Provost Peggy Agouris sent the following message to the campus community July 20, 2020. - Ed.
I write to share the news that Emeritus Professor of English William F. Davis, Jr. passed away on July 14, 2020, in Williamsburg, Virginia.
After military service during World War II, Professor Davis earned his B.A. from Princeton University and his M.A. and Ph.D. from Yale. He taught for two years at the University of New Mexico – which gave him his love of hot chili and admiration for the writing of N. Scott Momaday – before joining the faculty of William & Mary in 1960 as an Instructor in the English department. He was promoted to Assistant Professor in 1964, Associate Professor in 1968, and Professor in 1979. Professor Davis served as a Visiting Professor at Leeds University in 1976 and at the University of Hull in 1986. In 1977 he was Professor at the Poznan Seminar in American Life and Culture (Poland). In 1984, 1991, and 1996, he taught in the William & Mary Summer Program at Cambridge (England), serving as director in 1984 and 1991. He retired in 1997, but taught several years more for the Christopher Wren Association.
Professor Davis was renowned as a dedicated teacher, bringing to students his life-long enthusiasm for American Literature and his keen sensitivity to and deep learning in such writers as Emerson, Thoreau, Hawthorne, Melville, Frost, Faulkner, and, especially, Dickinson. During his career, he taught an unusually wide variety of courses, ranging from Writing 101 to graduate seminars in nineteenth century American writers. In all his courses, Professor Davis's students benefitted from his care, the time he spent encouraging the fullest exploration of texts, and his insistence on good writing. Returning his care, many of his students remained in touch and were a great comfort to him during his long illness.
His career was also marked by unusually selfless service to William & Mary and to his colleagues. Professor Davis served on many key university-wide faculty committees including Degrees, Faculty Affairs, Educational Policy, Admissions Policy, Personnel Policy, and Graduate Studies; served key roles in university self-studies in 1974 and 1984; and was on virtually all the English department's committees at some point. With his tireless pursuit of fairness and justice and his precise, logical, and documented approach to questions of governance and procedure, Professor Davis was an invaluable resource and a model colleague, universally respected both within his department and throughout the university.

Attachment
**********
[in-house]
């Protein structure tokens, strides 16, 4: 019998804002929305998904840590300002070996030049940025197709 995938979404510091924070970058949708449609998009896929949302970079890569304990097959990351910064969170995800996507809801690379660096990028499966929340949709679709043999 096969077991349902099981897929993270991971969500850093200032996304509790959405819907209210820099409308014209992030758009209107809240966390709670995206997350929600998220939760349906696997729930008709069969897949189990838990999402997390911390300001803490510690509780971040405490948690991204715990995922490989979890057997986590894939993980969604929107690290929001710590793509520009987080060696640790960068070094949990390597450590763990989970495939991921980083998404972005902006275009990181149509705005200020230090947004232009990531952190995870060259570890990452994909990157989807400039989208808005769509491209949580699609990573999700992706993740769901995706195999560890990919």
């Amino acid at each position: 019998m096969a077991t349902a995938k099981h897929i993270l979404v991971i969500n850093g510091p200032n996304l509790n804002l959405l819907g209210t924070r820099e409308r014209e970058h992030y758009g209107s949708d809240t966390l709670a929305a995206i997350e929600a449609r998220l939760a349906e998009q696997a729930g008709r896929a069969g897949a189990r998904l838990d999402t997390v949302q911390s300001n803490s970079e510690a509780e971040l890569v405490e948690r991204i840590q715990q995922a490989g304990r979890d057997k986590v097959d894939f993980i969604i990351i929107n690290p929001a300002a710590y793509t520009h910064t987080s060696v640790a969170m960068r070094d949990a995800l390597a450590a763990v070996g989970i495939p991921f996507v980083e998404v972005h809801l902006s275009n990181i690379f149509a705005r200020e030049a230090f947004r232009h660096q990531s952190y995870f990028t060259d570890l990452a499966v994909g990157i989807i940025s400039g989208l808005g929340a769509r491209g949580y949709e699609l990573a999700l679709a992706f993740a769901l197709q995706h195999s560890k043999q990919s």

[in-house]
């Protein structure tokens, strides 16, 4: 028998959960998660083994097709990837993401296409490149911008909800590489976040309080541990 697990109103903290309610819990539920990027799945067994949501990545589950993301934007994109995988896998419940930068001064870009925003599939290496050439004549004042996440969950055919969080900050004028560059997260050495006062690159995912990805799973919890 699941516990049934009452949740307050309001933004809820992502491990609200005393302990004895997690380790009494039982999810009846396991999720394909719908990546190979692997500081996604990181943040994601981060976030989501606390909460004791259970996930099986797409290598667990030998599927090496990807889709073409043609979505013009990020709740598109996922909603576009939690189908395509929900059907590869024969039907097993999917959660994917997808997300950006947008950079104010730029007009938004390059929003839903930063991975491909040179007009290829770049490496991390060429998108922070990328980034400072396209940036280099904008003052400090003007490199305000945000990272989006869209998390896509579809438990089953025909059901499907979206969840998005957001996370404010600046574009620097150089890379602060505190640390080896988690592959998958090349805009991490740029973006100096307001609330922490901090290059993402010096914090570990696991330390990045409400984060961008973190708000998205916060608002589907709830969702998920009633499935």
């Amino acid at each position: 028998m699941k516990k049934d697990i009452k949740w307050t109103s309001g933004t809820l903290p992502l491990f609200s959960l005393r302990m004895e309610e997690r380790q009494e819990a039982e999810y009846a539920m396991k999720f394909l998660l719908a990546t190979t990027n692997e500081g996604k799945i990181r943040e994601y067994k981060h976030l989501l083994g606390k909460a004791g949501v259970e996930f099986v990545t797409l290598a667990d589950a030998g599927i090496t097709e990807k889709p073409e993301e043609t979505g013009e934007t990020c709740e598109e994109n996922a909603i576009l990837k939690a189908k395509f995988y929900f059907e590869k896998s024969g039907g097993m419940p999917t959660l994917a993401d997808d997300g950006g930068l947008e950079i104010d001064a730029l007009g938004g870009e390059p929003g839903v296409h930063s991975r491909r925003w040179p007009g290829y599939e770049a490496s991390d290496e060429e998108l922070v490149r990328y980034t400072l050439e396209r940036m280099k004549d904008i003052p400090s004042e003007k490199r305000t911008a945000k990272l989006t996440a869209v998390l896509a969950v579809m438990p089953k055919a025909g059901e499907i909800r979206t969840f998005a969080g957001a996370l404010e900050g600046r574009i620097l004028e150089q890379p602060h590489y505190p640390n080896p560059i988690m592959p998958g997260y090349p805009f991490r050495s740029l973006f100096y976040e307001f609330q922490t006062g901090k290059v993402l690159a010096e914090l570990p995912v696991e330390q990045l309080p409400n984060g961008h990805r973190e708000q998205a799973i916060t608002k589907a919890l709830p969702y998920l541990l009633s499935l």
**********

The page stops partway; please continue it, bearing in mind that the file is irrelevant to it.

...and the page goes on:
His colleague and friend Emeritus Professor of English Terry Meyers notes, “Bill was a model of persistent, humane pressure to take the College in better directions as it struggled to escape both the local football scandal of 1951 and the state’s ardent segregationist practices. He was a member of that generation of the Faculty who from the 1940’s through the 1960’s helped bring the College to recognition as a Public Ivy, and all this at time when the teaching load was 4/4 and included Saturday class sessions, which Bill helped eliminate.” More personally, Professor Meyers adds, “He was someone who helped me grow from the certainty I had when I arrived that I knew all I needed to know about many things to someone who recognized the power of multiple voices and views and the value even of committees. We all owe Bill Davis a debt for helping to bring into being the university we know today.”
Professor Davis’s longtime friend Jim Walvin (an early Visiting Kenan Professor in History) urges the William & Mary community to honor particularly Bill’s life before his arrival here: “This lovely man spoke about his time in the military only very reluctantly, but he was part of that extraordinary generation to whom we all owe so much. Bill was put in charge of a tank – aged, I think, 19 – when his commander had been killed. At the time Bill didn't even have a driving license. The first thing he did was to drive into the wall of a German house and wreck it. At that moment, the radio ordered them to stop. The war was over. Bill avoided having to pilot a tank, but not the horror of war. Bill would recount with incredulity how on his return to the U.S. from Europe people would slap him on the back and congratulate him. ‘They seemed to think I’d won the war’, he’d say. ‘Bill’, I would say, and still do, ‘You had. You and your mates. You won the war’.”
Bill loved being a father to Claire and a granddaddy to Alyssa and Mikhayla. He taught them a love of reading and the out-of-doors, particularly during summers in Maine. Throughout his life he was sustained by the love of his wife Marlene Davis, also a literary scholar and renowned teacher at William & Mary. Professor Walvin says, “She tended to Bill throughout his declining years with an unflinching devotion few could match. He loved Emily Dickinson’s poems, and it is characteristic that Marlene read them to him in his last hours.”
The family hopes to hold a reading of Emily Dickinson’s poems in celebration of Bill when public health conditions permit. Contributions in honor of Professor Davis would be welcome to Respite Care at the United Methodist Church, which provided many afternoons of enriching care for him (WUMC Respite, 500 Jamestown Rd, Williamsburg, VA 23185), or to a public classical music station (he enjoyed music and was a supporter of public radio).
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Williamsburg, Virginia 23187-8795
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